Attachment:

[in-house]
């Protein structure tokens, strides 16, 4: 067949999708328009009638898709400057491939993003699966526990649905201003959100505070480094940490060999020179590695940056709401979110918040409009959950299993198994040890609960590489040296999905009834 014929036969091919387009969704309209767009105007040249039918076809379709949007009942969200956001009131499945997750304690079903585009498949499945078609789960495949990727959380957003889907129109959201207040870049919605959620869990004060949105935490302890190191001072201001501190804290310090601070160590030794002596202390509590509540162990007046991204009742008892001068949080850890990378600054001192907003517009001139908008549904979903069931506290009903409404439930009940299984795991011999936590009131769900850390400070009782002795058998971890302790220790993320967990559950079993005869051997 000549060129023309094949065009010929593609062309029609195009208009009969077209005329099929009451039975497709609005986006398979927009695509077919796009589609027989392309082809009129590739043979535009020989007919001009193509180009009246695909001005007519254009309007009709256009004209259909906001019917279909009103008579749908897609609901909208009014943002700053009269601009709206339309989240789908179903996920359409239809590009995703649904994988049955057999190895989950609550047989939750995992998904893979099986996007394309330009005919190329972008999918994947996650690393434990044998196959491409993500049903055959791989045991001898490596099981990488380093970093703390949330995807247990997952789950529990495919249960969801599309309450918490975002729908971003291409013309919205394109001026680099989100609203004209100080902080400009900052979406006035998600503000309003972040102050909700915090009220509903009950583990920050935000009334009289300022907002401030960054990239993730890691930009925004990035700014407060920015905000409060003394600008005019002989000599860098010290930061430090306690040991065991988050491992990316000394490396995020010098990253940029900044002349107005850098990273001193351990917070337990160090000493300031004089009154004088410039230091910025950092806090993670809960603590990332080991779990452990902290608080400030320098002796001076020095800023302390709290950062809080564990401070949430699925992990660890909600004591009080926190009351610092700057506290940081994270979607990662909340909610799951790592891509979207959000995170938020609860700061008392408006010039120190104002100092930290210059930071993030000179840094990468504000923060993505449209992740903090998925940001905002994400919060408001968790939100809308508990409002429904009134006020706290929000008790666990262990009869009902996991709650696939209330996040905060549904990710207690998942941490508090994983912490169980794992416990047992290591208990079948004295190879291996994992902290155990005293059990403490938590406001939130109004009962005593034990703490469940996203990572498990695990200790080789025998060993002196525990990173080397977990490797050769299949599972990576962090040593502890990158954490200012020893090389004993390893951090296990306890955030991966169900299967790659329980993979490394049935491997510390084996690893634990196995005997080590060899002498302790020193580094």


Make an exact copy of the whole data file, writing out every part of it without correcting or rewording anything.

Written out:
[in-house]
């Protein structure tokens, strides 16, 4: 067949999708328009009638898709400057491939993003699966526990649905201003959100505070480094940490060999020179590695940056709401979110918040409009959950299993198994040890609960590489040296999905009834 014929036969091919387009969704309209767009105007040249039918076809379709949007009942969200956001009131499945997750304690079903585009498949499945078609789960495949990727959380957003889907129109959201207040870049919605959620869990004060949105935490302890190191001072201001501190804290310090601070160590030794002596202390509590509540162990007046991204009742008892001068949080850890990378600054001192907003517009001139908008549904979903069931506290009903409404439930009940299984795991011999936590009131769900850390400070009782002795058998971890302790220790993320967990559950079993005869051997 000549060129023309094949065009010929593609062309029609195009208009009969077209005329099929009451039975497709609005986006398979927009695509077919796009589609027989392309082809009129590739043979535009020989007919001009193509180009009246695909001005007519254009309007009709256009004209259909906001019917279909009103008579749908897609609901909208009014943002700053009269601009709206339309989240789908179903996920359409239809590009995703649904994988049955057999190895989950609550047989939750995992998904893979099986996007394309330009005919190329972008999918994947996650690393434990044998196959491409993500049903055959791989045991001898490596099981990488380093970093703390949330995807247990997952789950529990495919249960969801599309309450918490975002729908971003291409013309919205394109001026680099989100609203004209100080902080400009900052979406006035998600503000309003972040102050909700915090009220509903009950583990920050935000009334009289300022907002401030960054990239993730890691930009925004990035700014407060920015905000409060003394600008005019002989000599860098010290930061430090306690040991065991988050491992990316000394490396995020010098990253940029900044002349107005850098990273001193351990917070337990160090000493300031004089009154004088410039230091910025950092806090993670809960603590990332080991779990452990902290608080400030320098002796001076020095800023302390709290950062809080564990401070949430699925992990660890909600004591009080926190009351610092700057506290940081994270979607990662909340909610799951790592891509979207959000995170938020609860700061008392408006010039120190104002100092930290210059930071993030000179840094990468504000923060993505449209992740903090998925940001905002994400919060408001968790939100809308508990409002429904009134006020706290929000008790666990262990009869009902996991709650696939209330996040905060549904990710207690998942941490508090994983912490169980794992416990047992290591208990079948004295190879291996994992902290155990005293059990403490938590406001939130109004009962005593034990703490469940996203990572498990695990200790080789025998060993002196525990990173080397977990490797050769299949599972990576962090040593502890990158954490200012020893090389004993390893951090296990306890955030991966169900299967790659329980993979490394049935491997510390084996690893634990196995005997080590060899002498302790020193580094």